Southern Baptists expel Kennesaw church for accepting LGBTQ members

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The Southern Baptist Convention cut ties with a Kennesaw church over its decision to accept LGBTQ members, but the church is sticking by its new policy and receiving acclaim from across the U.S.

“If three to five percent of the population – somehow in God’s wisdom – is not straight or cisgender, then we should celebrate them as they are and invite them to follow Jesus and join us in this journey,” Pastor Jim Conrad of Towne View Baptist Church told Project Q Atlanta.

The conflict surfaced in 2019 when a gay couple asked Conrad, who has led Towne View since 1994, if they would be welcome at the church.

“They had both grown up in Baptist churches and were looking for a church where their three adopted sons could have the same kinds of experiences that they had had,” he said.

Conrad encouraged the couple to get involved in the church while he spent “a summer of reading and prayer and conversations.” The church council later approved Conrad’s recommendation to accept LGBTQ members.

“We recognize there are a variety of understandings of human sexuality, but as a church, anyone who professes faith in Jesus regardless of their sexual orientation or gender identity will be welcomed as members of Towne View,” he said.

The church suffered a 30 percent drop in membership due to the new policy.

“But that 70 percent that remained was excited that we would be this kind of church and this kind of community,” Conrad said.

In December, the Southern Baptist Convention notified the church it was under investigation for its acceptance of LGBTQ members. The SBC, which has over 50,000 churches in its ranks nationwide, opposes homosexuality and marriage equality.

In February, Conrad got a letter from SBC’s Credentials Committee. The committee recommended Towne View’s disfellowship for “church actions that affirm, approve, or endorse homosexual behavior,” according to the letter.

On Feb. 23, the committee disfellowshipped Town View and St. Matthews Baptist Church, Louisville, Ky., for affirming homosexuality, according to the Baptist Press. The committee also dropped two other churches at the same time: A Tennessee congregation employed a pastor who confessed to statutory rape, and a Pennsylvania church hired a registered sex offender as a pastor.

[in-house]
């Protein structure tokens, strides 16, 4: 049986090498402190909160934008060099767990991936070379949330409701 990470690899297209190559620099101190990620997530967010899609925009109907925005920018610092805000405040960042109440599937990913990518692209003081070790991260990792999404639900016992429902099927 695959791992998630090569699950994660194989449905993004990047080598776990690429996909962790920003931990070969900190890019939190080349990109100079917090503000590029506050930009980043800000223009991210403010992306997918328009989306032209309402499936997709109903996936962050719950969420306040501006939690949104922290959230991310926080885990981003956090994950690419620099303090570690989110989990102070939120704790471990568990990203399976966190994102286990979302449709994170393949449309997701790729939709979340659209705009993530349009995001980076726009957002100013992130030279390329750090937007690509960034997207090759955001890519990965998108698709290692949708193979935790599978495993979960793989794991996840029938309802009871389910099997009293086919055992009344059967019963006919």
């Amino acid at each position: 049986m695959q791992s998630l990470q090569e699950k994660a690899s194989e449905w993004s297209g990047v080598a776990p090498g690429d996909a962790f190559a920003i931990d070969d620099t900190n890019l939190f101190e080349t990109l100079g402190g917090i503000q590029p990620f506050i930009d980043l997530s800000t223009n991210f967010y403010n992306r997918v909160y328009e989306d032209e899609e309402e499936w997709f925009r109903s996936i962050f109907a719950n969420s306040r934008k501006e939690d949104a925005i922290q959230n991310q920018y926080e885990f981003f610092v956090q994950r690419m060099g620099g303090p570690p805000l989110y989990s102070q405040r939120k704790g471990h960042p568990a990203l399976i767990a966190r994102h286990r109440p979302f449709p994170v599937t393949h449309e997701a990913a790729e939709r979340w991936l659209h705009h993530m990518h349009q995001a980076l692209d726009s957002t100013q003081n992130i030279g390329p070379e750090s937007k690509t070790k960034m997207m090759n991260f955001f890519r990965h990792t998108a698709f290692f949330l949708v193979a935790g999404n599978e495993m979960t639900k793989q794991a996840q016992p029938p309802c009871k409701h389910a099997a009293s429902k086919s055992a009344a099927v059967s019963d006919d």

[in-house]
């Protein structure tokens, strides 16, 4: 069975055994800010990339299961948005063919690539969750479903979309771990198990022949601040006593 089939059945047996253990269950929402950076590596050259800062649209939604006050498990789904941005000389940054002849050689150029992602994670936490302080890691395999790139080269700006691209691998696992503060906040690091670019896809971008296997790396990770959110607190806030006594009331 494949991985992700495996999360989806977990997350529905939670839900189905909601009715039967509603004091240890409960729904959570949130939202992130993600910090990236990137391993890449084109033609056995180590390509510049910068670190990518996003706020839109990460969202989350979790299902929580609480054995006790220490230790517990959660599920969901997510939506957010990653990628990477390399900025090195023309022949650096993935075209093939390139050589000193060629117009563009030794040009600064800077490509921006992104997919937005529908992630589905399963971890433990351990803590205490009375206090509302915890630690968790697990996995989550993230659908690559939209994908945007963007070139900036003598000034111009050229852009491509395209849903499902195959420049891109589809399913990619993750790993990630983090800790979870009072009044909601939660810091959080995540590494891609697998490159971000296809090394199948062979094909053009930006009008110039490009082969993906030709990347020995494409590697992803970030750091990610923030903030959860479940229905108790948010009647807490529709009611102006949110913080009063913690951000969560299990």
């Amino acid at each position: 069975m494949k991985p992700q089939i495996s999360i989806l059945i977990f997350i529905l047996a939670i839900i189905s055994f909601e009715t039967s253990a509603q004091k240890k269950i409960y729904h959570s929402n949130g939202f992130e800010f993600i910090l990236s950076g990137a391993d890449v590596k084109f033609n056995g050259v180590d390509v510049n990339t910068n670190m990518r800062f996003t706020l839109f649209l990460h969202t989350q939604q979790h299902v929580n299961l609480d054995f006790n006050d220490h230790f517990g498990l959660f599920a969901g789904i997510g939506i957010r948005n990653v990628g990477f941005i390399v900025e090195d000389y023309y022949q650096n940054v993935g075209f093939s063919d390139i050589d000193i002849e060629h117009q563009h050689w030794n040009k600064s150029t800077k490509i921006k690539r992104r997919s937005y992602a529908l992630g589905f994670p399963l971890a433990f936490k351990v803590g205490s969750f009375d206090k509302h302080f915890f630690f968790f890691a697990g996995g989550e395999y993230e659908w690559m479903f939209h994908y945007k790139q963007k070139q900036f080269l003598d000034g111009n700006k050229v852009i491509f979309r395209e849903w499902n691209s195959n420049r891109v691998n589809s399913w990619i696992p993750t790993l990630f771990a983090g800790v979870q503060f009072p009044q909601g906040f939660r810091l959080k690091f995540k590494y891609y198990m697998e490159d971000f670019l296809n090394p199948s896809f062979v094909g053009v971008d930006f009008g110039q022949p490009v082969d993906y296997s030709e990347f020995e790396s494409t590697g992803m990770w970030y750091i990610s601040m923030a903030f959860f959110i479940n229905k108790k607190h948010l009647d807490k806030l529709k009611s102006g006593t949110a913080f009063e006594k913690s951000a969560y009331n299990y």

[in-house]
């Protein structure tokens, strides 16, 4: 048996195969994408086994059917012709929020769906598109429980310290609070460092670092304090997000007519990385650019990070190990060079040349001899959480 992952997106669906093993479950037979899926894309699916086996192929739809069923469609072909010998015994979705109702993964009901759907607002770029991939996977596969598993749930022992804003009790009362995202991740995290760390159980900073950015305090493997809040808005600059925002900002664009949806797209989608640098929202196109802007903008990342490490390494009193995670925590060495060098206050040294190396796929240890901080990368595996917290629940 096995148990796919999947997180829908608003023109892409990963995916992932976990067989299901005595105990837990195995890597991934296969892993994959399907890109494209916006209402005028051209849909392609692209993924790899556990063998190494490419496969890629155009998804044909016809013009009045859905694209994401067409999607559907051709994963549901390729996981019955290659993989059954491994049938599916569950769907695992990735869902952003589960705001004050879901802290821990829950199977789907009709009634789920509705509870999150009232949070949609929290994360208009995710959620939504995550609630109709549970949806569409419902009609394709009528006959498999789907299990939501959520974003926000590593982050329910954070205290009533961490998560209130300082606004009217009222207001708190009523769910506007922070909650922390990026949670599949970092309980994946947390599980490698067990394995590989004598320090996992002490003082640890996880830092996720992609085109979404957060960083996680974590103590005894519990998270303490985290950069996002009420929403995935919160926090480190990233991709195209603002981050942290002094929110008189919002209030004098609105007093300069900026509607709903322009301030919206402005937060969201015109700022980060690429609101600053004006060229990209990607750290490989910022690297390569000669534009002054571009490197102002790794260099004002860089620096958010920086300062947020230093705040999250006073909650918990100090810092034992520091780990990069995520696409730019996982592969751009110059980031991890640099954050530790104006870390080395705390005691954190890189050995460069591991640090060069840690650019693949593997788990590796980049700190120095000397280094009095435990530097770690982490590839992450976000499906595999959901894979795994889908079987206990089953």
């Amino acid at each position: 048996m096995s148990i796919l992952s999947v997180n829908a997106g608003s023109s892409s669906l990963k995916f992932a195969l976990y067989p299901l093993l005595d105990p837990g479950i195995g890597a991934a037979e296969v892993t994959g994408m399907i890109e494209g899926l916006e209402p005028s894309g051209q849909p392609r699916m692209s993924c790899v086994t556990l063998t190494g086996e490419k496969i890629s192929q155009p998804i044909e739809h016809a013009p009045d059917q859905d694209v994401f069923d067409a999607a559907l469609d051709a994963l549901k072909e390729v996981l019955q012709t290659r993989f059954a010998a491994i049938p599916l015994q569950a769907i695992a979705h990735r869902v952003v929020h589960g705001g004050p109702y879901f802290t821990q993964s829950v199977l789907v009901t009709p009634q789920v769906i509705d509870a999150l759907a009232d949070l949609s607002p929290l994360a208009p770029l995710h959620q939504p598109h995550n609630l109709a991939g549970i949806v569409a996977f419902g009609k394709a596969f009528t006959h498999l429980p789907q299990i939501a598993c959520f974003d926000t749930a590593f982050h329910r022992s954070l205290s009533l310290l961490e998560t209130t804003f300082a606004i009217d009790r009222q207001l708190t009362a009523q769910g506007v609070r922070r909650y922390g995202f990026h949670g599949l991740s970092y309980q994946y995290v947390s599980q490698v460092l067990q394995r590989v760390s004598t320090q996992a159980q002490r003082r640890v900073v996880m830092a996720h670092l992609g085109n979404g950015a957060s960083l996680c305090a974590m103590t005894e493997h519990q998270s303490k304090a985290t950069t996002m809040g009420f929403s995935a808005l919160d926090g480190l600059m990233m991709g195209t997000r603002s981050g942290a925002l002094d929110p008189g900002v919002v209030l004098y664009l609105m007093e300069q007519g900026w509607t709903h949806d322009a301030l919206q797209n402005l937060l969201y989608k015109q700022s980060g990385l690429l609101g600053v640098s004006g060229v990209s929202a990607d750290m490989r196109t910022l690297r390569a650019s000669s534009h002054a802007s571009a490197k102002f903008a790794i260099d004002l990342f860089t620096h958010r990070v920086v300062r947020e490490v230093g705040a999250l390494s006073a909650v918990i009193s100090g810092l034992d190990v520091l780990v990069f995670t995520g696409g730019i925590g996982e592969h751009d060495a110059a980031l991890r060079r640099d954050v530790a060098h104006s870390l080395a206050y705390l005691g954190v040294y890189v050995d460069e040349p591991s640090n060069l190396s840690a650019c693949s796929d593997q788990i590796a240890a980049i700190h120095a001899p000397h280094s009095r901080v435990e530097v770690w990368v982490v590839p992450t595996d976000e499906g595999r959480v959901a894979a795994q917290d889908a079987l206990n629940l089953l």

The decision means Towne View can’t send messengers to the SBC’s annual convention. Messengers elect officers and vote on SBC issues to decide the direction of the group, according to Conrad.

Brockton Bates (left) and Skyler Randleman joined Town View Baptist Church for its LGBTQ-inclusive policy. (Photo courtesy Brockton Bates)

LGBTQ church members praise ‘boldness’

The SBC’s decision did not surprise Conrad.

“It would have really been news if they had not recommended our dismissal,” he said. “This decision was expected and is closing a chapter for us and now we can open a new chapter.”

Towne View will not appeal the SBC’s decision and is exploring joining an organization that supports its pro-LGBTQ stance. Emails, texts, calls and letters have flooded in praising the church.

“Folks sharing with us very personal stories, sometimes very painful stories of hurt and exclusion,” Conrad said. “That’s been very sobering. Folks saying I wish that I knew there was a church like yours wherever I am.”

Brockton Bates and his boyfriend Skyler Randleman began attending Towne View in November after hearing about its inclusive stance. They became members of the church on Sunday.

“We are super excited to be a part of a people that are committed to investing in us and helping us grow together and in our walk with God,” Bates told Project Q.

“It means the world to me that they have stood with boldness, but they’ve also stood with compassion. There are no ill feelings, they’re not angry at anybody and that’s a testimony in itself. They’re like look, this is our stance, we’re going to walk along this road with Jesus and love people,” he added.

A transgender woman in the early stages of her transition also began attending Towne View last summer, Conrad said.

“Her first public appearance in her new self dressed as a female she wanted to come to church,” he said. “I was greatly blessed by that that she felt she could come here and know she was among friends and knew it would be safe to take that next step.”

The Atlanta Metro Baptist Association ended its 110-year relationship with the First Baptist Church of Decatur over the church’s decision to perform same-sex marriages and appoint LGBTQ members to leadership positions in 2020.

This story is made possible by a grant from Google News Initiative’s Journalism Emergency Relief Fund.

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